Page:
I also tried out the first recipe from my new Veganomicon . It was the Cauliflower and Mushroom Potpie with Olive Biscuit Crust. So, so good! I am ashamed to say I almost ate the whole thing in one go. At the end, I found myself panically stuffing the leftovers into the freezer to stop myself from eating everything. For a picture and the complete recipe, check out TofuCrossing.
Basically, it is a potpie of lots of vegetables, tossed into an amazingly creamy sauce, topped with a salty biscuit layer with olives. So. Good. And trust me, although it takes a bit of work, it is totally worth it. The creamy sauce makes for a perfect comfort food in a cold night, or any night really. Yum…
Re: the veganomicon, I found a couple of great sites that help . I love just browsing through the book, but have found quite a few of the recipes to be slightly intimidating to the fresh vegans like me. After having tried the potpie, I am much more optimistic since every little step was explained so well even a very inexperienced cook like me can manage perfectly well. Still, these blogs help figure out where to start in this massive book of vegan goodness:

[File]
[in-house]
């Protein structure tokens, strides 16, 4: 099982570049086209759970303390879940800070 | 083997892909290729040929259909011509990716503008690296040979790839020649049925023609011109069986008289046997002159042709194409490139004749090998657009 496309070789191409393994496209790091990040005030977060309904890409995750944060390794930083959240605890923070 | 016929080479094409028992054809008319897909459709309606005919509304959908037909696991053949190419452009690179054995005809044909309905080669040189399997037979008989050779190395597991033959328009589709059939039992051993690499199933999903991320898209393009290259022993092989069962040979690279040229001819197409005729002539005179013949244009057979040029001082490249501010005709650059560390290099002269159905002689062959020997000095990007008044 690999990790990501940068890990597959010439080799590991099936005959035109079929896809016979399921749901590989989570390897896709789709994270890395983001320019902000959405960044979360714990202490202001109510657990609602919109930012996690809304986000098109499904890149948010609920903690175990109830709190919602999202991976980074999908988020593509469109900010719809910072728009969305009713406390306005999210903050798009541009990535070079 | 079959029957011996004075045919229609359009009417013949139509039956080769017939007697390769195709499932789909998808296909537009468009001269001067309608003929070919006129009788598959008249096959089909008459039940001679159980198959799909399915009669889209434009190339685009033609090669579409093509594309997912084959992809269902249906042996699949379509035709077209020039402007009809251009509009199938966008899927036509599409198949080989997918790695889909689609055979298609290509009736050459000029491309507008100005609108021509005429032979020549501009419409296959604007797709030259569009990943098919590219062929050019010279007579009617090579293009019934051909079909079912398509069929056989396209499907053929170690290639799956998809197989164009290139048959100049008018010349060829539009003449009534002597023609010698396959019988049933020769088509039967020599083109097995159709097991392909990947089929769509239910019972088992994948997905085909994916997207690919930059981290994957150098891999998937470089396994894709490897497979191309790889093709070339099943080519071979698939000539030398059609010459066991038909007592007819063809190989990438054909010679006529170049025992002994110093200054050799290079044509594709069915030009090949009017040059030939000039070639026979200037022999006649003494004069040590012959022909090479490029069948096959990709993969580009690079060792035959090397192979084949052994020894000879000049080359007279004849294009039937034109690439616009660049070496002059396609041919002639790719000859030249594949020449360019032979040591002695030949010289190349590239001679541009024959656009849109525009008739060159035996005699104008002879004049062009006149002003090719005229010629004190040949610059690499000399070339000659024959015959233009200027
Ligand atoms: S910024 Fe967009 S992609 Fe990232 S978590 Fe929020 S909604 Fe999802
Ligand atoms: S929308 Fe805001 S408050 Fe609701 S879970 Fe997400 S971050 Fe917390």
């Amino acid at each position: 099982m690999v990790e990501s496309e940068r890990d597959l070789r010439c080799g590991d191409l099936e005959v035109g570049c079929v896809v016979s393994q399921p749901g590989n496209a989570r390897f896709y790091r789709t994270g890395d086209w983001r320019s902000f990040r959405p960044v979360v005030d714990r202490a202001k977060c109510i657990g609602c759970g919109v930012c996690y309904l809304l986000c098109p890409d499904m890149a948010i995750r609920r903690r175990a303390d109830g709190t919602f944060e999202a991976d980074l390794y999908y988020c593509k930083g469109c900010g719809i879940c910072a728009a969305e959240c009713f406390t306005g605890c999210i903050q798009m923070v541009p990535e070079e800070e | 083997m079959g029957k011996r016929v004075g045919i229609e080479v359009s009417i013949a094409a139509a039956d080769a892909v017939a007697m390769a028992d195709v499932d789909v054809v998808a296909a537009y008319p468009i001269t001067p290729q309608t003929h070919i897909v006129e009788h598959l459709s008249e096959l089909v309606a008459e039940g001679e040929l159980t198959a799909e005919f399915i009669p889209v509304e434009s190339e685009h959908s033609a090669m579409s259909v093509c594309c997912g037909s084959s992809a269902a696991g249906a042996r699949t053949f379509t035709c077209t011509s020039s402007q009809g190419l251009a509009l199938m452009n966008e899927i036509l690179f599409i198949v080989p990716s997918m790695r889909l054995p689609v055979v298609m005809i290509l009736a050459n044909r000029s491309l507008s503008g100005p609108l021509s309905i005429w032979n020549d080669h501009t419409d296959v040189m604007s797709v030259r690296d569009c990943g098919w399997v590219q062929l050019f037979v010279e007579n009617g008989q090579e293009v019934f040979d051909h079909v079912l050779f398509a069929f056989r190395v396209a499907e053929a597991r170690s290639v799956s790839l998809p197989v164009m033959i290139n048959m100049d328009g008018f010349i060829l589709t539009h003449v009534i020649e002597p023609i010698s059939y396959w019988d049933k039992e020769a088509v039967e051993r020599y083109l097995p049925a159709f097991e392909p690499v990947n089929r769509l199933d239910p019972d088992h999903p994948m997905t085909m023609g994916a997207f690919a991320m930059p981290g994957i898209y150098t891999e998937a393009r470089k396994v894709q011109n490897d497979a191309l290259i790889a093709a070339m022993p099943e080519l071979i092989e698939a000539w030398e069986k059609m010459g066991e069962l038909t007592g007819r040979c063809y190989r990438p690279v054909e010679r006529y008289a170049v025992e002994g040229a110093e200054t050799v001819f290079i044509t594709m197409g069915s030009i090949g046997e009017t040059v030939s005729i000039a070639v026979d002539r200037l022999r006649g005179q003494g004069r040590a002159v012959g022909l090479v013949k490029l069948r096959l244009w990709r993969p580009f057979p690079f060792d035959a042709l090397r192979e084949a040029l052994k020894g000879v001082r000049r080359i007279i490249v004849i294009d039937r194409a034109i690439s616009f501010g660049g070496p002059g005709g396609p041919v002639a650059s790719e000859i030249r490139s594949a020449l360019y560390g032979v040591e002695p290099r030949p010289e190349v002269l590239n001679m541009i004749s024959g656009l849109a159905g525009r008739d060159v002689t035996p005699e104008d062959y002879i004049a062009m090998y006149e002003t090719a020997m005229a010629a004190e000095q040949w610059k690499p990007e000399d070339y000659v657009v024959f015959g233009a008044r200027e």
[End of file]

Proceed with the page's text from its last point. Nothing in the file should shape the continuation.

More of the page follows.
• VegWeb offers reviews of almost every recipe in the book, given by many different people
  • VegMuffinMancooks his way through the book and posts the results in the blog
  • CookingForAVeganLover gives a list of people’s favourite recipes from the book.

Also, today I am starting revision for final exams: a whole 5 weeks early! Actually, I will start to revise right now. I mean, now. Yes.

As I come home from work in the early morning hours, I am craving the pancakes that I am hoping my flat mates will have left for me in the kitchen. I do have some twinges of conscience because it is after midnight: some may argue that the period of lent has officially begun. My friend M’s confident encouragement that lent does really only start with the next morning, however, convinces me.

As expected, I find large piles of pancakes, this wonderful creation full of milk and eggs, in our homely kitchen. Knowing that this will be the last non-vegan meal for a while, I truly indulge in my pancakes drowned in Maple Syrup before happily dozing off to sleep.